Neil Coles Made PGA Life Member
Story published at 10:07, Tuesday, May 5th, 2015
Neil Coles, one of England’s finest ever golfers, has been made a Life Member of The PGA. The eight-time Ryder Cup player, and former European Tour chairman, joins a select group to have received the honour.
Surrey-based Coles started his career as a young PGA assistant at Letchworth and went on to enjoy huge success – one of few players to win across six decades including 25 victories.
His rise to the top of world golf – which twice saw him ranked seven – was all the more remarkable given he was playing off a 14 handicap at 16.
Coles joined the PGA ranks after rejecting the chance to join his father’s shoe repair and leather business. His first job was as an assistant to Ken Adwick at Letchworth.
He later followed Adwick to Burhill before moving on to Coombe Hill with Dick Burton and Ken Bousfield. It was a talented line up with Tony Grant and Hugh Boyle also there.
“At one stage there were five from Coombe Hill in the Open Championship,” he recalls.
Coombe Hall proved a happy hunting ground with his first European Tour equivalent golf tournament win coming there with the Ballentines in 1961.
Earlier he’d won the Herts Championship aged 21 against Dai Rees and the Assistants. “That was from a standing start. It was something significant in my career.”
Coles revelled in the competitive arena and had five top 10 finishes in the Open and reckoned his best chance of lifting the claret jug came in 1961 when he shared third with Christy O’Connor behind Arnold Palmer at Royal Birkdale.
“I’m not sure if I was leading after nine in the final round but I had a very low nine holes and then went five at 10, five at 11, five at 12 – ended up with four fives in a row and that was it. It was probably pressure more than anything.
“That was the only one. At Troon (1973) I finished very strongly to get second but Tom Weiskopf was so far ahead I was never going to catch him.”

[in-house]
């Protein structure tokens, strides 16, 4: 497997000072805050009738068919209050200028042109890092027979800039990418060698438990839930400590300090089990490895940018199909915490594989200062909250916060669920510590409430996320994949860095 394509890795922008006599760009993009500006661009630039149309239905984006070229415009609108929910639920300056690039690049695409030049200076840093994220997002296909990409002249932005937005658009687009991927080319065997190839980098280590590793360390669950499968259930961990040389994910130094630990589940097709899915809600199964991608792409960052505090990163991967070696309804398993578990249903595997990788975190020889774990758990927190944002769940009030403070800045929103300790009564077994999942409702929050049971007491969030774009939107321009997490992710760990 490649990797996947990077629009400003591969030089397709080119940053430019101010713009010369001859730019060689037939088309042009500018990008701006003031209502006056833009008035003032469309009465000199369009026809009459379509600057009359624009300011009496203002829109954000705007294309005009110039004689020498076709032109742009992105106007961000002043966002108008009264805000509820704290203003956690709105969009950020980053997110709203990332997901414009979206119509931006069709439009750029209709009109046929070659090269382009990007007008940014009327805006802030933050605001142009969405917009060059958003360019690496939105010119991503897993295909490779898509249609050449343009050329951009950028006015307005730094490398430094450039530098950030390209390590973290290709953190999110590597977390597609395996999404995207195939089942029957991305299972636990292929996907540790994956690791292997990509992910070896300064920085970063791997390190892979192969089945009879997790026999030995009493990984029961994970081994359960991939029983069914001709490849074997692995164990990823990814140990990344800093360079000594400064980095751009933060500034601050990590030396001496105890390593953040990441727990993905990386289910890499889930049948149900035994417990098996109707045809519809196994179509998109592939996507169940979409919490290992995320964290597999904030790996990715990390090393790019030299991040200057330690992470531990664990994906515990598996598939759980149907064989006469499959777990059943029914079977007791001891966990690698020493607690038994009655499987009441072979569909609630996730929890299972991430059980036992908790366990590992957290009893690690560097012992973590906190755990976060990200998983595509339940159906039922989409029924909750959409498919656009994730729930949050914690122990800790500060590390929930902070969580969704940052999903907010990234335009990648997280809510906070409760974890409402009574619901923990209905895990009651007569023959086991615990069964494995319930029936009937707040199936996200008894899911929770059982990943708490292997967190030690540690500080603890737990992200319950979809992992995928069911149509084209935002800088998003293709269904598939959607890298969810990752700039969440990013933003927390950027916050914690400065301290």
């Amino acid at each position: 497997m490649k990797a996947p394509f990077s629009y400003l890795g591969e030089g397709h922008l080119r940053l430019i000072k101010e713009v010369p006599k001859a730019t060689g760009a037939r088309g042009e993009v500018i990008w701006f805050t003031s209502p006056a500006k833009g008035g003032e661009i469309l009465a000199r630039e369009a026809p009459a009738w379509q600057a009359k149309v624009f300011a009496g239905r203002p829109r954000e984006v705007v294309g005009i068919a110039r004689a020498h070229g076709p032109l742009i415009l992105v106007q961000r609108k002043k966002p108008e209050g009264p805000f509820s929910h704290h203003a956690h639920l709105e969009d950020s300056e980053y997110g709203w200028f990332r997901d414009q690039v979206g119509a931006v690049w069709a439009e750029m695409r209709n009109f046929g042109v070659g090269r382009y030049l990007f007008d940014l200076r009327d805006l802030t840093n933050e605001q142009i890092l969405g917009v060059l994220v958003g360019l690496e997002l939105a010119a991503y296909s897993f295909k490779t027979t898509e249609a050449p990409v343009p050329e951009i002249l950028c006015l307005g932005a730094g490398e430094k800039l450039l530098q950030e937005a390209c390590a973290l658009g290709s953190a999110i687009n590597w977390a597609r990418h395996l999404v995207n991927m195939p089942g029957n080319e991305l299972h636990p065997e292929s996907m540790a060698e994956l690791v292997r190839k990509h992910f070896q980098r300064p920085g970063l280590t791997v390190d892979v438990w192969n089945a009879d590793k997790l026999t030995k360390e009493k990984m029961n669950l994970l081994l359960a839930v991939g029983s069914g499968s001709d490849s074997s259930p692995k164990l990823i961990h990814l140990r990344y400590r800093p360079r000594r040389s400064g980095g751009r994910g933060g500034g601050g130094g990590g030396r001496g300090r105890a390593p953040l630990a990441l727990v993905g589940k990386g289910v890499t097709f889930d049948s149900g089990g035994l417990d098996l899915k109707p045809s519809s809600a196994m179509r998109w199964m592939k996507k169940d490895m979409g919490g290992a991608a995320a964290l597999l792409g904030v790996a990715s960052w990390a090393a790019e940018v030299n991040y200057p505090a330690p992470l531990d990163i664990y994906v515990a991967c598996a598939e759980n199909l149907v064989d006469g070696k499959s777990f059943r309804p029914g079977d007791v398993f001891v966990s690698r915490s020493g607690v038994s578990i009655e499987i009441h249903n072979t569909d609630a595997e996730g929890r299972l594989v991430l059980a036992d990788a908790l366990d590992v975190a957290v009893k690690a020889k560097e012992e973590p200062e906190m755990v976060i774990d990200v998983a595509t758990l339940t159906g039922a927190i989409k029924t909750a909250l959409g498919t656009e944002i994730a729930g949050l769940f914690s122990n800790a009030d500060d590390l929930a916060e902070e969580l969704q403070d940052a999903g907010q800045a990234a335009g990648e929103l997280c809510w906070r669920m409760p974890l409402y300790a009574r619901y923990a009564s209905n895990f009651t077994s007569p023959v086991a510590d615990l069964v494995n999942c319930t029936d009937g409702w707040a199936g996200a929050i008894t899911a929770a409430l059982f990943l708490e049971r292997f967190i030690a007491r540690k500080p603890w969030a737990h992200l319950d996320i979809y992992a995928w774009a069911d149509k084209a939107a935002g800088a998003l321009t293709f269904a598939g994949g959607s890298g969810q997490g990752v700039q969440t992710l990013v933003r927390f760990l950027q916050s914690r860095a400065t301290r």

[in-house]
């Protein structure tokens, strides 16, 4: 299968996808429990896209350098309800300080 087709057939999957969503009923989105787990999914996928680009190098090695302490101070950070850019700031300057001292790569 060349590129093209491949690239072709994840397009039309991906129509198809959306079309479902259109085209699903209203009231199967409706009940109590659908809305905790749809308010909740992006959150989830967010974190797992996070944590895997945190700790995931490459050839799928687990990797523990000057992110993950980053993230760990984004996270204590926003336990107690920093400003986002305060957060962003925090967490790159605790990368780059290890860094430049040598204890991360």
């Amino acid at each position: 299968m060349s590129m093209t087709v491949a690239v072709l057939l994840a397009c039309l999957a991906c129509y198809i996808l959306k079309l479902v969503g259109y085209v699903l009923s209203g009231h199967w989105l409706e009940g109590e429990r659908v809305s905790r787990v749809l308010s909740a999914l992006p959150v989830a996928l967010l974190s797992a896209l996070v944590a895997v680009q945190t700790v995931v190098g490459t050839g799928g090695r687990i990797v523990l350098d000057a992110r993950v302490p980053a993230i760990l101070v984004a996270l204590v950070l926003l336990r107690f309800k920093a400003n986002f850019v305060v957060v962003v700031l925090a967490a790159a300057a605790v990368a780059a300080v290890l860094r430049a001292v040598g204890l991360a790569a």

While he never tasted victory in the Ryder Cup he remained a formidable opponent and still shares the record with Colin Montgomerie for the most singles wins.
“I felt that I was equal to them, my first Ryder Cup was at Lytham and I played Gene Littler. He holed a putt on the last green for a half and I was only young then and I came into the team room and swung my clubs across the room in disappointment. And they said ‘He is the US Open champion you know!’ I just used to enjoy the fight, a lot of people didn’t and got very nervous.”
Coles competed against the Big Three of Arnold Palmer, Jack Nicklaus and Gary Player and it’s the Golden Bear who impressed most.
“Nicklaus was a different class. I played quite a lot with Nicklaus but couldn’t fathom him out. I would look at him and think what are you thinking? I was playing with him in the last round in the Open at Carnoustie in 1975. We stood on the 16th tee and had to wait for the green. He didn’t talk much when you were playing with him but suddenly he said, ‘I need a birdie to win the Open’.
“And I thought how the hell does he know that? (Tom) Watson and (Jack) Newton tied for a play-off. Sure enough Nicklaus didn’t get a birdie, he got three pars to miss out on the play-off by one, but boy did he give it a go.”
Of his Life Member status he is genuinely pleased and says, “It’s a great honour when you think I joined the PGA way back in 1951. I was always a PGA Member unlike a lot of the players today so I have a loyalty to the PGA, that’s where I started from, the Tour came later, and it’s always nice to be recognised in this way.”
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